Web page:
He was the subject (along with Arthur Eddington) of the BBC Two film Einstein and Eddington, featuring David Tennant as Eddington and Andy Serkis as Einstein, and detailing Einstein's development of his theories and Eddington's attempts to prove them and in Yahoo Serious's intentionally inaccurate biography of Einstein as an Australian in the film Young Einstein.
An Einstein-like character appears in Nicolas Roeg's 1985 film Insignificance. Set in New York in 1953, the film includes a scene in which "The Professor" (played by Michael Emil) the character evidently representing Albert Einstein, discusses Relativity with "The Actress" (Theresa Russell), a Marilyn Monroe-like character.
In the 1984 comedy film Ghostbusters Peter Venkman says "Einstein did his best stuff when he was working as a patent clerk" in order to convince his co-worker not to worry too much about his reputation and studies.[better source needed]
In the movie Back to the Future, the character of Dr. Emmett 'Doc' Brown, played by actor Christopher Lloyd and portrayed as a brilliant scientist, time traveler and inventor, has a dog called "Einstein", named after Brown's favorite scientist, as well as bearing a superficial resemblance to him. Lloyd also credited Einstein as being his inspiration for the character.
In the film X-Men: The Last Stand, Professor Xavier and Kitty Pryde have a brief conversation about Einstein discussing superhuman authority over ethics, with Xavier joking that Einstein may have been a mutant.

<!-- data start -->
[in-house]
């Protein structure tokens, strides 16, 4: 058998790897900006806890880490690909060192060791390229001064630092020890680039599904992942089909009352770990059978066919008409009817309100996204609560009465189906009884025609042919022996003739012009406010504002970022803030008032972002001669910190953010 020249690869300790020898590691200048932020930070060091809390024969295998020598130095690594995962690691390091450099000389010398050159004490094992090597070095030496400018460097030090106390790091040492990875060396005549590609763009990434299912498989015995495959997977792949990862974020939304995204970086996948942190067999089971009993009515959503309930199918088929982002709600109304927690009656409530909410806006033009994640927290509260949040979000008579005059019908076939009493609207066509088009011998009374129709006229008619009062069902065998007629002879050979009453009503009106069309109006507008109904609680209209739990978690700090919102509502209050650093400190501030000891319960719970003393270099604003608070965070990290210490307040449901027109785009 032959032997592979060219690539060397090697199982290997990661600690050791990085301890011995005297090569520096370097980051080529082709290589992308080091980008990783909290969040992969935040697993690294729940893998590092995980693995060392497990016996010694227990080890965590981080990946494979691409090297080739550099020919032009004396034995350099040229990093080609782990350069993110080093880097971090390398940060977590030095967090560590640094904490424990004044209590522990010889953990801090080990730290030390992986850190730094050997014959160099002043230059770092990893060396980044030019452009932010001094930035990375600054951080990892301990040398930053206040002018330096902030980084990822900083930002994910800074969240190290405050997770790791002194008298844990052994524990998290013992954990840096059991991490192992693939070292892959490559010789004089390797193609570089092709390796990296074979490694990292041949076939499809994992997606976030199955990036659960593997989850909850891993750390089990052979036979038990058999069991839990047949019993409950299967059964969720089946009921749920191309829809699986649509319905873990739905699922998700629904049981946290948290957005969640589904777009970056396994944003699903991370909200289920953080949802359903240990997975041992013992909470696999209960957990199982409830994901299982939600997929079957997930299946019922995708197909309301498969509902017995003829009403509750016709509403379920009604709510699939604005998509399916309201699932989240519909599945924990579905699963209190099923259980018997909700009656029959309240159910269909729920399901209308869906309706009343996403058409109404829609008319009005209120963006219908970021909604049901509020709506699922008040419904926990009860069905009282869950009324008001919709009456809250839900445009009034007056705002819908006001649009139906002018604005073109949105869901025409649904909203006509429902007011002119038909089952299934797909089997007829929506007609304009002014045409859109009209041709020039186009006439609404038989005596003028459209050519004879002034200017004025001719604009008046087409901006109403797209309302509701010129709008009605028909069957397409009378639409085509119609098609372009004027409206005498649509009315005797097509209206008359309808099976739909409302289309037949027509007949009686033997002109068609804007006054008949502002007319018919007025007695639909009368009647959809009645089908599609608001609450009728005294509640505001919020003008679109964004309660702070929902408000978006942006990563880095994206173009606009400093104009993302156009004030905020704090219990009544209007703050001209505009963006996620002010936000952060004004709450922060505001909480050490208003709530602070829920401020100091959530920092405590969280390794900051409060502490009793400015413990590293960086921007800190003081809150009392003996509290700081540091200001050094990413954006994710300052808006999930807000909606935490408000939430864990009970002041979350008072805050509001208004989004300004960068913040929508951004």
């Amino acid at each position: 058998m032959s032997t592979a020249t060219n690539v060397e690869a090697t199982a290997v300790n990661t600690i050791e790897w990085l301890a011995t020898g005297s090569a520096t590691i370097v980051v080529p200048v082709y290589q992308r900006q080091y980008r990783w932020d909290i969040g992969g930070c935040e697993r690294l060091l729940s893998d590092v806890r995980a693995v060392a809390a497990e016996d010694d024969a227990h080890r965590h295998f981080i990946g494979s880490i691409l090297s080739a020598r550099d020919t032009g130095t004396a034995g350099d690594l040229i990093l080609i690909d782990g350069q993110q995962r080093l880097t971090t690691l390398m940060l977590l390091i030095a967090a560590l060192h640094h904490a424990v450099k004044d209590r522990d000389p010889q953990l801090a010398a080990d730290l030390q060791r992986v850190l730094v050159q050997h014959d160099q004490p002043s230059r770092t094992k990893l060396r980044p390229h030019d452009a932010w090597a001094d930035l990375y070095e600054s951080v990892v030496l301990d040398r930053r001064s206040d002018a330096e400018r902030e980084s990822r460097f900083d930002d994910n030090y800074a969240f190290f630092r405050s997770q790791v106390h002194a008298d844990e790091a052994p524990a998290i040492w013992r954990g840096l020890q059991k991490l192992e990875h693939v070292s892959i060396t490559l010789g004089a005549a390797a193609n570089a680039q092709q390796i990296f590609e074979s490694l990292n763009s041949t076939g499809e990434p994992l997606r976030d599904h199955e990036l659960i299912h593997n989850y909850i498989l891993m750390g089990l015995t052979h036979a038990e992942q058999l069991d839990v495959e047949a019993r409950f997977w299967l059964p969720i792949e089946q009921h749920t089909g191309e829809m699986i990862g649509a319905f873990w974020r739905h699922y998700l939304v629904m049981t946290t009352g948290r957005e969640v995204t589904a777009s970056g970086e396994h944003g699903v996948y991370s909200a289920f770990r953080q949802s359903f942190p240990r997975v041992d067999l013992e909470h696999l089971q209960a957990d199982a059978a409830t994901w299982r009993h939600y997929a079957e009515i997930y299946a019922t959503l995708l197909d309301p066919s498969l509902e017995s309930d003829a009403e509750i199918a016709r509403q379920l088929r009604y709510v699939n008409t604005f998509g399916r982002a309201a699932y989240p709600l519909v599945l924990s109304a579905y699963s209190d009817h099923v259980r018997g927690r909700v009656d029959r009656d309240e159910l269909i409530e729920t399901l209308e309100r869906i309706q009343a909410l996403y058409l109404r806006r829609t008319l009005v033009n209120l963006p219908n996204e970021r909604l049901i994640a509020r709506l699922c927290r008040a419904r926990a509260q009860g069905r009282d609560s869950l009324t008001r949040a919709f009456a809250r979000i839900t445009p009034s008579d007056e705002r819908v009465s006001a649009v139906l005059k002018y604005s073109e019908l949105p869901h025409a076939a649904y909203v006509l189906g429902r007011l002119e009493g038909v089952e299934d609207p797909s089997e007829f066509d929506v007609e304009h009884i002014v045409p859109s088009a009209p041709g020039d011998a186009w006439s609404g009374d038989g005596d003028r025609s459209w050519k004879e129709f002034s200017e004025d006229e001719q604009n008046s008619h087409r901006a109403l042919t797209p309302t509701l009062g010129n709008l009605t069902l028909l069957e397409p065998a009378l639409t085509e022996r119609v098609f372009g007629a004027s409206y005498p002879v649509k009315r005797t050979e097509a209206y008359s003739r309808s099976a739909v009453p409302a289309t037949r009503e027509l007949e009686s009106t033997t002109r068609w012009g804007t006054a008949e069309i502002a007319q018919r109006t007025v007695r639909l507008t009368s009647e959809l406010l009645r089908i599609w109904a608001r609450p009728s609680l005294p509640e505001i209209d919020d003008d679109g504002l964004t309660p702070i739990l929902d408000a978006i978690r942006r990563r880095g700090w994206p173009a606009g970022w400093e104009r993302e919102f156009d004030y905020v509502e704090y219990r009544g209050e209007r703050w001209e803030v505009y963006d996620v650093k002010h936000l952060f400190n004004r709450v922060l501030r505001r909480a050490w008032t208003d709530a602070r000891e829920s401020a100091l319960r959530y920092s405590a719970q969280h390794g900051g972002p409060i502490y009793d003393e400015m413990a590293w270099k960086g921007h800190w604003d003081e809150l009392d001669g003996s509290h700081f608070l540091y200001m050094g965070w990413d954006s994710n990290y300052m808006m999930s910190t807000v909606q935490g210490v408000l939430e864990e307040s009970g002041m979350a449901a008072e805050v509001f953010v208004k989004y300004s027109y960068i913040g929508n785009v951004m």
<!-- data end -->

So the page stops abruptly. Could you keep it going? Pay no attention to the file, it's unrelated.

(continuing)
A holographic representation of Einstein, played by Jim Norton appeared in two episodes of Star Trek: The Next Generation, in the first episode of the two-part episode Descent which starts on the Enterprise with a game of poker being played by holodeck representations of Einstein, Sir Isaac Newton, and Stephen Hawking (portrayed by himself), all as programmed by Lt. Commander Data playing as the fourth person in the game.
In the television series Eureka, the town of Eureka was established when President Harry S. Truman commissioned development of a top-secret lab, staffed by Albert Einstein, after World War II and it became home to the scientists and their families working there.
In The Dreamstone, in the episode "Urpgor's Island", Urpgor, when in his mud bath, trying to think of ideas of getting the Dreamstone, makes a face of Albert Einstein for split seconds, whilst discussing of how intelligent he is.
Alan Lightman's first book Einstein's Dreams, consists of short stories which are portrayed as being the dreams of Einstein while he was working on the theory of relativity; these stories explain how time would work in imaginary parallel universes.
In the Powers comic book series, Einstein is referred to many times as someone Officer Walker holds a grudge against. During the "Legends storyarc", Christian Walker visits Einstein to try and find out why (as an immortal and superhero) he exists.
In Dave Barry and Ridley Pearson's fifth book of Peter and the Starcatchers series, Bridge to Neverland, Einstein is referred as the scientist responsible for transporting Neverland Island into a parallel dimension, by the use of a device of his own creation.
Greek singer Giorgos Lembesis has released a song titled "Einstein" in which he states that he always admired Albert Einstein, but now he needs his help in his relationship problems.
Swedish pop group Army of Lovers have mentioned Einstein in their 1993 hit single "Israelism". Also song from their 1992 studio-album Massive luxury overdose called "The particle song" tells about Einstein being the macho man of the molecules.
In video games
In Mega Man, released in 1987, Dr. Wily's design is inspired by Albert Einstein, and was initially conceived to appear as a tall, thin scientist with a mustache, glasses, balding hair, and lab coat.